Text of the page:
Because of CVE-2021-45105 and the release of log2j 2.17.0 this post and the script have been updated to log2j 2.17.0.
Round 2 - Mitigating CVE-2021-45046 Log4j for your Sitecore SOLR installs
In my previous post I've shared a PowerShell script that you can use to mitigate CVE-2021-44228 for your local Sitecore installs. In the last few days a there have been some updates shared on almost all websites that are talkin about the vulnerability. On the 13th of December Log4j 2.15.0 was released. The day after it became clear that 2.15.0 still had issues. To fix these issues they released 2.1~6~7.0.
Upgrade to log2j 2.1~6~7.0
I've tested this version by replacing the Jar files in Solr with Solr 8.4.0 (Sitecore 10.0.1) and 8.8.2 (Sitecore 10.2.0). Other versions might use a different version of Solr. There is one other important dependency (slf4j-api) that I did NOT update because it is already the correct version (slf4j-api-1.7.24.jar). The logs still appeared and I wasn't able to reproduce the jndi lookups anymore, even when I removed the mitigation step (the famous set SOLROPTS=%SOLROPTS% -Dlog4j2.formatMsgNoLookups=true) as described in my previous post.
Updating is quite easy. It requires, again, a PowerShell script to do this.
Use at your own risk
Please use this script at your own risk and tailor it to your needs! The script is not tested against Solr 6.6.2 which uses log2j 1.2.17!
In the script you can specify the exact version of log2j you want upgrade to. For now this is 2.1~6~7.0, if a newer version is released in the upcoming days/weeks/months you can just fill in the variables and you are all set to run it again.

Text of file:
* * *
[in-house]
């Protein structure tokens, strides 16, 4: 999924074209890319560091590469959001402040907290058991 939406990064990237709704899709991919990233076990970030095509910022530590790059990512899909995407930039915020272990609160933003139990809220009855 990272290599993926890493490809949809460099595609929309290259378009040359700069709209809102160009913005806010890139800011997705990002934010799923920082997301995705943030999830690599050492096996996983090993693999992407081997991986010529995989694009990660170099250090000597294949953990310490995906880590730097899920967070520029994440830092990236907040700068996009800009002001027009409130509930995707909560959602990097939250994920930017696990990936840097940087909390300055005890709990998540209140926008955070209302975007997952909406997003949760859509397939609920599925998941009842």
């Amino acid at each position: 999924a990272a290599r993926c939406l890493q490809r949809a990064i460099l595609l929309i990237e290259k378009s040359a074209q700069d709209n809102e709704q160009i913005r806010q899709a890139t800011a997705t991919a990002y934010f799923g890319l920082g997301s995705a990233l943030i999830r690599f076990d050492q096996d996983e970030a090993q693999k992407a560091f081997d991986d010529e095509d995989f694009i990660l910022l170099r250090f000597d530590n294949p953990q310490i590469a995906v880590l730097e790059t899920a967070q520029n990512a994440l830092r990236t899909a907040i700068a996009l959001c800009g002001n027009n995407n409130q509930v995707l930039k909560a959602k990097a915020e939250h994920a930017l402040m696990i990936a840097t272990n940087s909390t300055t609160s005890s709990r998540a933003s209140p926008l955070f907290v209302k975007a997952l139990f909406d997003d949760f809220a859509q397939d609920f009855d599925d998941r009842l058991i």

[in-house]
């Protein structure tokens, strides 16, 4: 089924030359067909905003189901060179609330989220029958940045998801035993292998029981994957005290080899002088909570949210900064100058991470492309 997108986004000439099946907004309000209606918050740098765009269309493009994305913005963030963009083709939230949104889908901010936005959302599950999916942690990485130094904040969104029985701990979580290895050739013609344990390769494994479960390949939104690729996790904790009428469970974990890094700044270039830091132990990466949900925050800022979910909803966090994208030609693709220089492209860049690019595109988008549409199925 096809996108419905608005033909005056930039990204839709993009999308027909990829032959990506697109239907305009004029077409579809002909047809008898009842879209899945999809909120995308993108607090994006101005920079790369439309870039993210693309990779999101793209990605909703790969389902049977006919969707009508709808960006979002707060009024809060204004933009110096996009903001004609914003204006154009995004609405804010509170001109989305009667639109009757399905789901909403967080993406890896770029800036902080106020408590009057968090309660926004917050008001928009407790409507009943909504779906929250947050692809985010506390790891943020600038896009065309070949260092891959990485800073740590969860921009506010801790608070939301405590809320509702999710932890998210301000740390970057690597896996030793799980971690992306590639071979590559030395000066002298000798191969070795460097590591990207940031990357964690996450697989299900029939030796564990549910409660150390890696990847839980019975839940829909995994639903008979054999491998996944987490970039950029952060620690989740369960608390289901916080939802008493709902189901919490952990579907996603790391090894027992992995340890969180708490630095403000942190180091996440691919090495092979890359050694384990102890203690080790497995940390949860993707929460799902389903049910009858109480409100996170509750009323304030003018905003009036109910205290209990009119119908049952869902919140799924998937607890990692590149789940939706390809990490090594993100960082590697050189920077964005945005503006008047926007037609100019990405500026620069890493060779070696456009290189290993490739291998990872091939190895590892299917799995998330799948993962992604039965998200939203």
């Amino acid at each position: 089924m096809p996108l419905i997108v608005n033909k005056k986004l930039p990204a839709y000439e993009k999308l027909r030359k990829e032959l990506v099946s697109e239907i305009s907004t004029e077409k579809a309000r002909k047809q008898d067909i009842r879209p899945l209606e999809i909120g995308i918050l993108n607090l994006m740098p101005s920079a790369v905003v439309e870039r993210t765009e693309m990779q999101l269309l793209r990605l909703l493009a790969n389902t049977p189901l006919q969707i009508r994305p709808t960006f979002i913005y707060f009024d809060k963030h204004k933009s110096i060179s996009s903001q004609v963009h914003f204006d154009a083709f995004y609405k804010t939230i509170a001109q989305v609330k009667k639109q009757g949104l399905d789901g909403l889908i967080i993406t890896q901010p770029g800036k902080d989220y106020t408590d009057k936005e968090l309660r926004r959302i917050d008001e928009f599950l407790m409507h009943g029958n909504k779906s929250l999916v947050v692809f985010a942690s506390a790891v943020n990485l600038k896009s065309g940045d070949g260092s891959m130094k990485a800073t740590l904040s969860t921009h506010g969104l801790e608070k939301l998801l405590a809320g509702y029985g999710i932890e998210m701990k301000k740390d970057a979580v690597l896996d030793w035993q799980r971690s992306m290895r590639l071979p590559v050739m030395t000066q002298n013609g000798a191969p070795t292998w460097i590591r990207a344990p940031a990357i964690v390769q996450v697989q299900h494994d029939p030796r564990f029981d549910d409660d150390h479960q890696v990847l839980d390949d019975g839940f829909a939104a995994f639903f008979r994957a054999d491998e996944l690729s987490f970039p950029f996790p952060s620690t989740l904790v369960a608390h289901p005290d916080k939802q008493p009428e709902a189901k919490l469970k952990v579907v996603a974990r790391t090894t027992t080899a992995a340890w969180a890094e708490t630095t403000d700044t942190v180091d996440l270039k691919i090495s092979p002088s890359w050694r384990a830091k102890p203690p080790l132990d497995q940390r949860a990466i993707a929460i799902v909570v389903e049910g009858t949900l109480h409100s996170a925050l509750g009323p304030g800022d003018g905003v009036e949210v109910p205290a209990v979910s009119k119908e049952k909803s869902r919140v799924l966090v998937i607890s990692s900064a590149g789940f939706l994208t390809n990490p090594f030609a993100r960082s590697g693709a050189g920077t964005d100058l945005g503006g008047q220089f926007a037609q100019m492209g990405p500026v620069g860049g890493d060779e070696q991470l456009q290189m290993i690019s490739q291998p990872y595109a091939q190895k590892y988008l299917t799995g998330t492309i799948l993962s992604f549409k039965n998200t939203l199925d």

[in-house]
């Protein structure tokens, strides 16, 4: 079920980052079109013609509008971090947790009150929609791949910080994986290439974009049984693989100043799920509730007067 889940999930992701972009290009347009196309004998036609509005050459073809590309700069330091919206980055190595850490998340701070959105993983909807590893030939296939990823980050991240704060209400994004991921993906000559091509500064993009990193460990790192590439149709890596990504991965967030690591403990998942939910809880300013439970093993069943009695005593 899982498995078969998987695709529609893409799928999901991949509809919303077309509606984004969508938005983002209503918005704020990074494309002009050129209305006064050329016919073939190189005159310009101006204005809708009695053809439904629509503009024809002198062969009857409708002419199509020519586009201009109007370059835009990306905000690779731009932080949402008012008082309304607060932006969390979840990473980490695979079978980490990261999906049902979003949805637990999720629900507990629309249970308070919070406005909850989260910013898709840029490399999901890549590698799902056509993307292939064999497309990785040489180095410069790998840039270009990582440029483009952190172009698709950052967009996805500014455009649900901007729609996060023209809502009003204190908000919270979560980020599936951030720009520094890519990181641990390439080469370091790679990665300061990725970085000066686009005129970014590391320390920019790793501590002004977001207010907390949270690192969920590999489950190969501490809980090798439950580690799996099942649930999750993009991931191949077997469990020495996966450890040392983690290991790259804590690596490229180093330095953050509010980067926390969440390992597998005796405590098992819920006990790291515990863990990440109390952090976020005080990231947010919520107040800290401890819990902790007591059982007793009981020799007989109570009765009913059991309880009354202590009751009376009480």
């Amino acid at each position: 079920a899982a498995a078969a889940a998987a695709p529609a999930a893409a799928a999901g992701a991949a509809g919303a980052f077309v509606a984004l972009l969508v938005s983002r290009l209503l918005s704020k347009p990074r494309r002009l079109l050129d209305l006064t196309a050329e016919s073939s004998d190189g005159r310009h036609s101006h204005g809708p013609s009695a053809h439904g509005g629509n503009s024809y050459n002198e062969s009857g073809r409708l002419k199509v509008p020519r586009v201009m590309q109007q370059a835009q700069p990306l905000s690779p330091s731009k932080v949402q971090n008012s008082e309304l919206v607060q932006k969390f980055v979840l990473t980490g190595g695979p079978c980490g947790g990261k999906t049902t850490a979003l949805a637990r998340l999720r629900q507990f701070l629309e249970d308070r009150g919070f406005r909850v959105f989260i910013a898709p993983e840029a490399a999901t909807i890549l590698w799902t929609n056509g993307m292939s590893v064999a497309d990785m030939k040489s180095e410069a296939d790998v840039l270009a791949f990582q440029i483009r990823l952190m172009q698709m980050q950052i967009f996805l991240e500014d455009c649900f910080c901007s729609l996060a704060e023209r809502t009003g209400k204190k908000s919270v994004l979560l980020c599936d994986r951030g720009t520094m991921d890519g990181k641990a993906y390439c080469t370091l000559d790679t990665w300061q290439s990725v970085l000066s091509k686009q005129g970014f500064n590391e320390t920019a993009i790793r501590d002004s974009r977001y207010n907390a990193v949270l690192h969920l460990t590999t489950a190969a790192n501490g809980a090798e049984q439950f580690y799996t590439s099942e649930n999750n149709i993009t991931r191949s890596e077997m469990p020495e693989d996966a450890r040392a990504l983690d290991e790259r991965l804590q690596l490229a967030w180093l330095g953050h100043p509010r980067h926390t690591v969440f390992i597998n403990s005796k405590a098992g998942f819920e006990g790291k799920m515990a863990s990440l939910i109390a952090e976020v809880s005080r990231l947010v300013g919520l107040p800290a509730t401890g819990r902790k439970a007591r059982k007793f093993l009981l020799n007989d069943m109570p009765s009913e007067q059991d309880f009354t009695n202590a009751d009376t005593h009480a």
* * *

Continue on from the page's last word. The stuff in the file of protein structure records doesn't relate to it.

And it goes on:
Executing this script
The script can be found on my GitHub.
Running this script will require Administrator privileges. If you execute this script it will ask you for the drive letter where the solr instances are located. If you have installed Solr on your C drive and D drive you might run this twice. The script does the following things.
- Ask you for the drive letter
- Searches for Solr instances by looking for solr.in.cmd files!
- Downloads the archive for log2j
- Validates the download
- Extracts the download
- Determines the Servicename
- Checks if a service exists, if so it will stop it
- Checks the log2j path if upgrade is needed
- Updates log2j for Solr if needed
- Checks the prometheus-exporter if upgrade is needed
- Updates log2j for the prometheus-exporter if needed
- Starts the service if it was stopped
- Repeat steps 6 - 12 for each instance found.
- Removed the downloaded files
If an exception occurs this can be caused by files being in use. This happens if the script could not find a service corresponding with your Solr instance directory name. If you know of any of these situations you can fix those.
Any suggestions or modifications are welcome in the form of a Pull Request.
Have a great day.